Below are some of the possible risks that organizations must prepare for before investing in all of the trappings of the smart factory:

Security Threats
Many security problems associated with IIoT can be traced back to a lack of basic security. The most common examples: exposed ports, obsolete software applications, or poor authentication practices. Because of this lack of basic security, there are network vulnerabilities providing direct and easy access to the entire system. Additional potential threats are caused when IIoT systems combine IT systems with operational technology (OT). This means security threats move beyond the typical implications of cyberattacks: financial losses, data breaches, reputation damage, etc. Attacks in the cyber-world are directly connected to real-world outcomes that have the potential to cause to threaten human lives. Data Integration One of the biggest roadblocks to IIoT adoption is data integration. In the context of a factory, systems e might encompass thousands of connected sensors and devices, new equipment and software systems, as well as legacy machinery. Adopting connected smart devices allows organizations to collect more data, poor implementation can easily lead to chaos. For example, sensors made from different manufacturers may have different software requirements, making it difficult to analyze data on a holistic level. There is also an issue when older equipment wasn’t designed to collect data, much less format collected data in the same way..

High Cost of Adoption
There is also the financial aspect of adoption to consider. Organizations preparing for the transition will need to invest in new software, hardware, and equipment. Another consideration is the costs associated with training the existing workforce and hiring new staff, as well as the amount of time it takes to get those workers at full productivity. In the long term, IIoT more than pay for itself; however, many organizations are understandably concerned about the upfront costs associated with transitioning to a new system..

Lack of Expertise
IIoT demands expertise in areas that traditionally have not been part of manufacturing, logistics, or energy sectors. These new technologies require expertise in machine learning, data science, and real-time analytics.

Benefits of IIoT in Manufacturing and Beyond
According to the Microsoft IoT Signals report, 56% of companies adopt IIoT solutions for operations optimization, 47% cite workforce productivity as their primary use case, and 44% said that safety and security were the driving force behind adoption. A report from Dell found that 49% of manufacturers have achieved improved process performance, while 33% say that they have made improvements to their asset utilization. Another 36% of respondents report reductions in downtime. While manufacturing is clearly leading the charge when it comes to adoption of IIoT, other industries are embracing the benefits of IIoT, as well. Here are a few examples that share similar process driven environments:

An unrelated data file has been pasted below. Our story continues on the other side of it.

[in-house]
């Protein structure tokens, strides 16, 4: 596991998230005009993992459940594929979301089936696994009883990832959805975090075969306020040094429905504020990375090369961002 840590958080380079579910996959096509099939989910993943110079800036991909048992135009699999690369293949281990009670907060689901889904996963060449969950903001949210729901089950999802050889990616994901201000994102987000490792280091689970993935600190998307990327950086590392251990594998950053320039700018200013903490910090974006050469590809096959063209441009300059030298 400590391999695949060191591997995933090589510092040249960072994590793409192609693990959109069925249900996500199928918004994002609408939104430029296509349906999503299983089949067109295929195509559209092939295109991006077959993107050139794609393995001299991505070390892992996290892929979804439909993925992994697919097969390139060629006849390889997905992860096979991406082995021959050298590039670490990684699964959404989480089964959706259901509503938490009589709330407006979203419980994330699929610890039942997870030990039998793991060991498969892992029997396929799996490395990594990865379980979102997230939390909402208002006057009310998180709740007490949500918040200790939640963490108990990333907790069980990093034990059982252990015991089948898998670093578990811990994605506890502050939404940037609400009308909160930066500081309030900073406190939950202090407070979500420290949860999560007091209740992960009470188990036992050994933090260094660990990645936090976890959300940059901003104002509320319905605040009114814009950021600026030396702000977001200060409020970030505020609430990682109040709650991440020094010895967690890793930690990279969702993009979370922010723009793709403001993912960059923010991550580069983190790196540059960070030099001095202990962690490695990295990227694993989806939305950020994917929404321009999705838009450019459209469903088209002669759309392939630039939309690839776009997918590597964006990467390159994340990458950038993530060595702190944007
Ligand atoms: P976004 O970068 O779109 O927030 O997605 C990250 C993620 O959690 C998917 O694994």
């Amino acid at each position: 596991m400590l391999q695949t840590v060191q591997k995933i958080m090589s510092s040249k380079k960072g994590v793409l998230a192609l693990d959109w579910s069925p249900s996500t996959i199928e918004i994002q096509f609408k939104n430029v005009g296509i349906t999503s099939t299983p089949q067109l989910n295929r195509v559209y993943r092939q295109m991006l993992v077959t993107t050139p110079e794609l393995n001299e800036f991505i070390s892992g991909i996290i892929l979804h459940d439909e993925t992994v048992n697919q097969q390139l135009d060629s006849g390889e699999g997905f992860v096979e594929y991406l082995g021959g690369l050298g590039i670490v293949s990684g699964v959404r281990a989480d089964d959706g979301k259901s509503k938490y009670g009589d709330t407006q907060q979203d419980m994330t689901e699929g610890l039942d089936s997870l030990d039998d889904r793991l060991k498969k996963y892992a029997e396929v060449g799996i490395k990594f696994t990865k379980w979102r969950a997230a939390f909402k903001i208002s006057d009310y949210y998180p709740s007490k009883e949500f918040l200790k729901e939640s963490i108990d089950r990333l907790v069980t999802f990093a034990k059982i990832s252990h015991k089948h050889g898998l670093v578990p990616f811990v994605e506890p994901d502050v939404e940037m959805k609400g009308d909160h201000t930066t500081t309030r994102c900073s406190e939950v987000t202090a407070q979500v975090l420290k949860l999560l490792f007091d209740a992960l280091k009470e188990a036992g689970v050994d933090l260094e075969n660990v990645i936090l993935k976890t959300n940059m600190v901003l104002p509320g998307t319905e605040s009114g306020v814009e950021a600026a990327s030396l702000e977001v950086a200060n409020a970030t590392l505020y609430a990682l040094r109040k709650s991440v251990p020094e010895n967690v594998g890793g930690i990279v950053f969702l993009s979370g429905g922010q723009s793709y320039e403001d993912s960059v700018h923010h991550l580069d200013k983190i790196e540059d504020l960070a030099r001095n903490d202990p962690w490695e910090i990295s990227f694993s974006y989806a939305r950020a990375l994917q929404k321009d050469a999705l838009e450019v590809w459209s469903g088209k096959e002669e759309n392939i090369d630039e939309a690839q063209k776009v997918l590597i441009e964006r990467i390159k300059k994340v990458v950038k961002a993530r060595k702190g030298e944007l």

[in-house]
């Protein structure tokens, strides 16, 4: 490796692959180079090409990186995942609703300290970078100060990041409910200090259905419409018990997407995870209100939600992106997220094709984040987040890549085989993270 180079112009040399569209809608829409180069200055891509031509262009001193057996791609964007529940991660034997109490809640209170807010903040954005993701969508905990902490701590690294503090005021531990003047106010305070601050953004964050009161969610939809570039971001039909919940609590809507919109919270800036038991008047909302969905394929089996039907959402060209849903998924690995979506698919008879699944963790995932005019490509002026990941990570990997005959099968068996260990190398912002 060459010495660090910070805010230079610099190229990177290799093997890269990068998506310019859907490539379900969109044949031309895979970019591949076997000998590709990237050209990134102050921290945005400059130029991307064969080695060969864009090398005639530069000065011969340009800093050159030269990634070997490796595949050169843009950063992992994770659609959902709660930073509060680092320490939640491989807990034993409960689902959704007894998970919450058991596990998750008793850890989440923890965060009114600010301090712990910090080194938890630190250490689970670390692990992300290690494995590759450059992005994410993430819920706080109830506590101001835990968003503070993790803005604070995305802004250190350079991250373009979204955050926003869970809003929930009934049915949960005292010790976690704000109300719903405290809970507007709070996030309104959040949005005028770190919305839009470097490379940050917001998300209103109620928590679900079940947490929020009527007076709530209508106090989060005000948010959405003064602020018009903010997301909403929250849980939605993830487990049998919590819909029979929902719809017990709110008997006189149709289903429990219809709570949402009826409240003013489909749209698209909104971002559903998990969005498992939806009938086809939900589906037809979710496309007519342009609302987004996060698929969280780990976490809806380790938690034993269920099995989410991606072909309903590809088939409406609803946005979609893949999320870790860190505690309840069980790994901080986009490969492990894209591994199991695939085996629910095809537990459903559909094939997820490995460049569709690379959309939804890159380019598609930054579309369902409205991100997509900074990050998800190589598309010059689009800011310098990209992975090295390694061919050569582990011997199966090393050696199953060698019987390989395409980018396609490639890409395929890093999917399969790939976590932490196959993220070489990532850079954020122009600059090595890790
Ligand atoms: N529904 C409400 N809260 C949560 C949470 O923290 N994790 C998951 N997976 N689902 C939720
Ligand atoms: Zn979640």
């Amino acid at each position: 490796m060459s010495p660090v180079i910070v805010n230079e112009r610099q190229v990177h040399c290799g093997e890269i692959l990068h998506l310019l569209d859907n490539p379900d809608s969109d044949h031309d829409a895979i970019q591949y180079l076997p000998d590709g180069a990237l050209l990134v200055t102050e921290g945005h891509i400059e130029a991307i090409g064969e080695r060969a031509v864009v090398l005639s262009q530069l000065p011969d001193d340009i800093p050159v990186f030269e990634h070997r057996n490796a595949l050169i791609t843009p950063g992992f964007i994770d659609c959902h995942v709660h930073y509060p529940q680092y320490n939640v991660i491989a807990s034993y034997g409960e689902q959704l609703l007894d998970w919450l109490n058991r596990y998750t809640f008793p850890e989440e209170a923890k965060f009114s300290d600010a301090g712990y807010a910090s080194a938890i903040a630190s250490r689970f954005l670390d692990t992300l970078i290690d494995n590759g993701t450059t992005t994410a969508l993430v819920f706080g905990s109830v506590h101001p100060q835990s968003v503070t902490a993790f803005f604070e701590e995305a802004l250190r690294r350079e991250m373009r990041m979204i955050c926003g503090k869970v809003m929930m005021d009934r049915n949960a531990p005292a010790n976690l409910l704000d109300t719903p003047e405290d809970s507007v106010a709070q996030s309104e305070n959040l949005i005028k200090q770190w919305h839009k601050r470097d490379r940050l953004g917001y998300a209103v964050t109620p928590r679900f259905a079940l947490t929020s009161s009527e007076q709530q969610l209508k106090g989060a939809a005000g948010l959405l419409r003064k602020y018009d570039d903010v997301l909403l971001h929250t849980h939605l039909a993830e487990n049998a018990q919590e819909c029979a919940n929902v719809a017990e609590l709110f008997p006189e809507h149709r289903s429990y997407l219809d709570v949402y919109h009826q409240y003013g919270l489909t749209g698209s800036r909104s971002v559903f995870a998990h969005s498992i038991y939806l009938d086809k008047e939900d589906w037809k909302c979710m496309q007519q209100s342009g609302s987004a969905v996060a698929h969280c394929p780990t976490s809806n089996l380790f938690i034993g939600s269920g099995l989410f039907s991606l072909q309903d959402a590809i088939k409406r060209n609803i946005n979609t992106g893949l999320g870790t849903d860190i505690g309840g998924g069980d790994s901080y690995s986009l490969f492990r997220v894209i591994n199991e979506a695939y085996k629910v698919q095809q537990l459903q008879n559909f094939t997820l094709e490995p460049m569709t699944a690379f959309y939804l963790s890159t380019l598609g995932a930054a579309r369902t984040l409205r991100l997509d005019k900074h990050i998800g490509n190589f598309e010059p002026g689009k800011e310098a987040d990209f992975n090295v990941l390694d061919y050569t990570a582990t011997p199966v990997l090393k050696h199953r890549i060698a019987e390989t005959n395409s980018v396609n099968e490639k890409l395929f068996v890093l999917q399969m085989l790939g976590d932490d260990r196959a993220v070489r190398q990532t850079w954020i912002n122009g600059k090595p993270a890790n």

• Pharmaceuticals. The pharmaceutical automation company Parata Systems uses several IIoT technologies to identify the potential uses of its products and their impact on end-users, and even makes predictions about how those products will perform.
  • Agriculture. IIoT is changing the game for agriculture.. Interconnected sensors can be used to reduce water waste, monitor crops and livestock, track weather patterns to plan for the best possible yields, manage equipment, and more.
  • Retail. According to the Microsoft “Spotlight on Retail” report, retailers are embracing a wide range of IIoT applications. Among adopters, 57% use IoT for store analytics, 48% for supply chain optimization, 46% say security, and 45% for loss prevention.
  • Mining. IIoT is even shaking up mining. This case study looks at how Dundee Precious Metals used IIoT technologies to increase production by 400%, while creating a safer, knowledge-based workflow.
  • Oil and Gas. Like the manufacturing industry, oil and gas companies use IoT sensors to manage equipment and predict breakdowns. Additionally, sensors can detect hazards like gas leaks to prevent injury or death..

The Role of IIoT in Your Business
The transformative benefits of IIoT are reshaping industries like manufacturing, transportation, and agriculture. These industries, in recent years, have lagged behind other sectors in technology usage. The cost of sensors and analytics software is beginning to fall, while the pressure to increase efficiency is on the rise. Done right, an IIoT can help organizations optimize their production processes, make data-driven decisions, and drive revenue like never before.

Industrial Internet of Things (IIoT) Cybersecurity
Defending the Internet of Targets Organizations are becoming increasingly reliant on adopting Industrial Internet of Things (IIoT) technologies that allow them to ramp up productivity and make smarter business decisions. While enterprises can benefit significantly from connected environments, IIoT adopters are uniquely susceptible to cyberattacks based on a few key factors. For one, more connected endpoints mean more opportunities for cybercriminals to gain entry into industrial systems. Another issue causing concern is operational equipment being adapted toward use cases they were never designed to do Vulnerable communications protocols and software-hardware configurations that vary considerably between organizations and industries are a main concern.